# A sort of job scheduling problem

I have been thinking about the following problem:

Let $$J$$ be a set of jobs that need to be performed. Each jobs comprises of some number ($$>1$$) of tasks, and a job is considered finished when all of the tasks have been completed. Find an ordering to perform the tasks such that the sum of the maximum time needed to finish each job is minimised. Assume that the time needed to finish each task is unary and that the time to finish each job is the time that passes from when one of the tasks of the job starts until the last task of the job finishes.

For example:

Suppose we have 3 jobs: $$J_1 = \{a,b,c\}$$, $$J_2 = \{b,d\}$$ and $$J_3 = \{a,c\}$$, where $$a,b,c,d$$ are tasks. An optimal ordering for this set of tasks is $$a-c-b-d$$ because the time needed to finish $$J_1$$ is 2, the time needed to finish $$J_2$$ is 1 and the time needed to finish $$J_3$$ is also 1. In total, the maximum time $$t$$ to finish all jobs is 2+1+1 = 4.

An example of a bad ordering is $$b-a-c-d$$ would result in $$t = 2+3+1 = 6$$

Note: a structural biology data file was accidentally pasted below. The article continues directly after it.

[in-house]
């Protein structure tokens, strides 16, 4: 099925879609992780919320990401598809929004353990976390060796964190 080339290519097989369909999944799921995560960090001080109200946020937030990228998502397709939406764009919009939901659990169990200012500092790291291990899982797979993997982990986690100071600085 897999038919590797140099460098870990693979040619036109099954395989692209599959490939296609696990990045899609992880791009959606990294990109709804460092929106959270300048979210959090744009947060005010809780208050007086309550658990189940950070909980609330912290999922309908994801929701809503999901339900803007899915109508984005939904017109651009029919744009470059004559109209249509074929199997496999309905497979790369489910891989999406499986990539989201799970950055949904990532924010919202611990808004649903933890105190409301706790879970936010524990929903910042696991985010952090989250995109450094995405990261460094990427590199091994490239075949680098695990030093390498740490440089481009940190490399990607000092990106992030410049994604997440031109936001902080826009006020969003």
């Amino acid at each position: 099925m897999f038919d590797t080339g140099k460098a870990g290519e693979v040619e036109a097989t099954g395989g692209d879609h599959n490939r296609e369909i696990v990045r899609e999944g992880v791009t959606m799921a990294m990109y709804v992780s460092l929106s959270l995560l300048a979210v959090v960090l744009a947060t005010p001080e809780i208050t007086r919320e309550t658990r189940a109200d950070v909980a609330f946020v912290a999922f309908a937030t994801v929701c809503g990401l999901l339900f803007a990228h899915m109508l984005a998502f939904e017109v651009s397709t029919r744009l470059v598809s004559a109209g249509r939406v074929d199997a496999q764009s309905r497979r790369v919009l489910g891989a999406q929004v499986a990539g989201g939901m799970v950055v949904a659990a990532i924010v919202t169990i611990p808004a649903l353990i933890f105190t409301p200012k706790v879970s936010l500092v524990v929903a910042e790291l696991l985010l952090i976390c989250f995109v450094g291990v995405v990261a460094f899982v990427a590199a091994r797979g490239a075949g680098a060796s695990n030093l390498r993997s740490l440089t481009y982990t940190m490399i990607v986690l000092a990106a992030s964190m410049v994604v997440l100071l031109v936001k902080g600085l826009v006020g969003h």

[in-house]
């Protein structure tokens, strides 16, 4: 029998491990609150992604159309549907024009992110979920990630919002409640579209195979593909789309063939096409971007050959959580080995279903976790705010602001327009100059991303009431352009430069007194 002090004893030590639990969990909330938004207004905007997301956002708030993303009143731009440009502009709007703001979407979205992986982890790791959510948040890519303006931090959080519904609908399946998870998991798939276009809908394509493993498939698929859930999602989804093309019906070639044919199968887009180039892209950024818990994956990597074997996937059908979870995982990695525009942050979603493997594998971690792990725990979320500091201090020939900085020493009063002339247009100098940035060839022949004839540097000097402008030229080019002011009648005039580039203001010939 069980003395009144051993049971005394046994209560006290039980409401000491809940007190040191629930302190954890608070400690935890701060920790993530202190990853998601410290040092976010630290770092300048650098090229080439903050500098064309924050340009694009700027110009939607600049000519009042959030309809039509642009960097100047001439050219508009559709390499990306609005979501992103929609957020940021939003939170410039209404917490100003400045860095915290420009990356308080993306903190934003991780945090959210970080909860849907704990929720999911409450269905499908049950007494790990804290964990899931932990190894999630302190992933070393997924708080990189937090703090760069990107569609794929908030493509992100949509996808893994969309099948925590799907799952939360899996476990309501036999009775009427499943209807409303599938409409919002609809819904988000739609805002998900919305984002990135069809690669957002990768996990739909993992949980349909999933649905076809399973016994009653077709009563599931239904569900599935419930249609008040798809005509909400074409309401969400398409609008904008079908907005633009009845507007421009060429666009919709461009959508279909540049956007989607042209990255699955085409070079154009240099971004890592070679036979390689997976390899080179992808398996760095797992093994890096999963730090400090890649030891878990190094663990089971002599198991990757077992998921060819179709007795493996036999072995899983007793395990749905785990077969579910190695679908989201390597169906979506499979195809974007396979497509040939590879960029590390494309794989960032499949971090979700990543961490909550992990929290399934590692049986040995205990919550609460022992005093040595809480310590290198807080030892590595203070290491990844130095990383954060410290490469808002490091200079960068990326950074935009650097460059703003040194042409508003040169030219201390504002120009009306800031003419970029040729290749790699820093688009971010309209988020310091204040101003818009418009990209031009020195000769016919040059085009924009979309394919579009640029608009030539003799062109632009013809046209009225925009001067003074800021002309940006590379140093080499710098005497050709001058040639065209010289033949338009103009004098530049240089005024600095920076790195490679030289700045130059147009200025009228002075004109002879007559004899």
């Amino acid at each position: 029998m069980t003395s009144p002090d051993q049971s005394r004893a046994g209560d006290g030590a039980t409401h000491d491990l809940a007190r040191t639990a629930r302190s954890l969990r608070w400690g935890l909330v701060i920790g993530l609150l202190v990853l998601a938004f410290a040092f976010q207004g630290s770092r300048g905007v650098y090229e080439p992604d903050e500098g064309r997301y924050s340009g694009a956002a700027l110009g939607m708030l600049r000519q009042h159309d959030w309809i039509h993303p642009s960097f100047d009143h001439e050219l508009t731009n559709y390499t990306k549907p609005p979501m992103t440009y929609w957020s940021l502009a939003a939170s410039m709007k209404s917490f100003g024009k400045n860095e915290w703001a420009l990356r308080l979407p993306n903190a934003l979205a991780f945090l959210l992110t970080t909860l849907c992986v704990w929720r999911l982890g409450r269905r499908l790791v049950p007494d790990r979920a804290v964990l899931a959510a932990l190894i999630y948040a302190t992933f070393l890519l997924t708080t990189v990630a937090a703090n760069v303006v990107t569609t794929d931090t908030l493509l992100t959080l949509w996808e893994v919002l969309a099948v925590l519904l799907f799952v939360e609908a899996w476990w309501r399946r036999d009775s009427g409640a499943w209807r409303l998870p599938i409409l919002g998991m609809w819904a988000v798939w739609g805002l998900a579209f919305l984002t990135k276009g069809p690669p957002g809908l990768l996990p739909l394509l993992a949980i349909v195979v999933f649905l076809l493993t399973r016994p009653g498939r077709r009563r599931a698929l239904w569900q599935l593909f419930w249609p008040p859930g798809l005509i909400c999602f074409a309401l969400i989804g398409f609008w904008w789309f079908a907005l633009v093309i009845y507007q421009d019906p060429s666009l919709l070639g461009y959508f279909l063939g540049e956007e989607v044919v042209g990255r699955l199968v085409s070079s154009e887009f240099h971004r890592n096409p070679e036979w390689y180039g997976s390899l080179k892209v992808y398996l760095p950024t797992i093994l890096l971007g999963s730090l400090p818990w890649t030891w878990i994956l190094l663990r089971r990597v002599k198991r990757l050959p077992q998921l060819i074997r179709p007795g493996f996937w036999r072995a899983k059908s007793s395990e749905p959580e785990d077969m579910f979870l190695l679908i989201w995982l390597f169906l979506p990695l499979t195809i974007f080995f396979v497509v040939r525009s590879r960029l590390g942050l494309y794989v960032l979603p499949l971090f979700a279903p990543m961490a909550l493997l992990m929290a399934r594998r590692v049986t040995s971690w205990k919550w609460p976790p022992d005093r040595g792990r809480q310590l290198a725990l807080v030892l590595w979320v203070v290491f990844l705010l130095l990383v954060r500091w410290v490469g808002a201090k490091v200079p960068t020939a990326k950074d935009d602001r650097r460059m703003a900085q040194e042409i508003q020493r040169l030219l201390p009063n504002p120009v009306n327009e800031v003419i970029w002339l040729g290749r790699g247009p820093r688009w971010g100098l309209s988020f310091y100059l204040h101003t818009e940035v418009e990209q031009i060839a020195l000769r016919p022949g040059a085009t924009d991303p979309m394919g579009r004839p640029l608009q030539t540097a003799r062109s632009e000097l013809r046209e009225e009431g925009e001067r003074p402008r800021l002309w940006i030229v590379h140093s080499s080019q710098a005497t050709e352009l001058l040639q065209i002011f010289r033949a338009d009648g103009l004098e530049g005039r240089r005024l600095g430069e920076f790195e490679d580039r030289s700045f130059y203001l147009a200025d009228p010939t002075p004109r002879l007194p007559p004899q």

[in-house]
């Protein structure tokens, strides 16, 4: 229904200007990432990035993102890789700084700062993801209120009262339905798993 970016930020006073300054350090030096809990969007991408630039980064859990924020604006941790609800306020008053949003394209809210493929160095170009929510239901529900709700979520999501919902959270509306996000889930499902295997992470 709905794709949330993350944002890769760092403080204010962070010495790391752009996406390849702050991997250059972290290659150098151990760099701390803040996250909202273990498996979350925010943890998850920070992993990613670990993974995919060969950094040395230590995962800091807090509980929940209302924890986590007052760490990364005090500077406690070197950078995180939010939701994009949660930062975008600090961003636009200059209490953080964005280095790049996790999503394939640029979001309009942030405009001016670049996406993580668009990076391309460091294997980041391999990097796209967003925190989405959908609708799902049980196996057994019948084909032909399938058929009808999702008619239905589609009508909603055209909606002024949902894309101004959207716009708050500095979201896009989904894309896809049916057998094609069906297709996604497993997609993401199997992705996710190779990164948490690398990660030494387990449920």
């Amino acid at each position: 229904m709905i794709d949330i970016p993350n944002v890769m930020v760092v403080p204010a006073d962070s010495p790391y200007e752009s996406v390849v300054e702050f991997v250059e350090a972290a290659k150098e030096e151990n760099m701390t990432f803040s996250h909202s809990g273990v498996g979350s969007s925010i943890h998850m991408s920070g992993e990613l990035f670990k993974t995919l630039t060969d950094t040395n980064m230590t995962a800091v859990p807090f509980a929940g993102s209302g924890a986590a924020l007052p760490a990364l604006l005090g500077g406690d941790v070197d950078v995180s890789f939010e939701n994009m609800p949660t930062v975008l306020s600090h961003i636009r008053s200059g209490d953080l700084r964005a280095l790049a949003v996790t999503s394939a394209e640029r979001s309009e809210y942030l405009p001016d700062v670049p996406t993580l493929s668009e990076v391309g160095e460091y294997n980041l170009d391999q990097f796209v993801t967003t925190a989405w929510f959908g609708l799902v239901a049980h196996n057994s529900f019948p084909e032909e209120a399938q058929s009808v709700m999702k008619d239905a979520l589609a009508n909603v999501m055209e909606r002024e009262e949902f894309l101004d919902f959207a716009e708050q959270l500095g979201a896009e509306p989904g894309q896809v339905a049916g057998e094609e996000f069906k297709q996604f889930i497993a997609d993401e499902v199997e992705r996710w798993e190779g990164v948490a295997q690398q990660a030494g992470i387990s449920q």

I was thinking that maybe I could use dynamic programming to find an optimal ordering but ultimately I cannot do any better than ending up checking every possible order. Is there any trick to finding optimal orders or are there any related problems I could study?

• Does this answer your question? Finding optimal sequence of questions to minimize total student time Jan 10 '20 at 18:30
• @xskxzr It refers to the same problem, but the linked question addresses the question of whether the problem is NP-complete or not, while I was wondering if there is some general methodology for solving this type of problems without enumerating all possible orderings (but not necessarily in polynomial time) or if this type of problems has been studied in general. Jan 10 '20 at 20:04
• It looks like this is a problem different from the linked question, Finding optimal sequence of questions to minimize total student time. The time for a job here starts when one of the tasks of the job starts while all students enter the tutorial session in the beginning in the linked question. This distinction seems significant. Jan 15 '20 at 20:35
• @JohnL.You are right, I missed that detail on the linked question. Jan 15 '20 at 20:52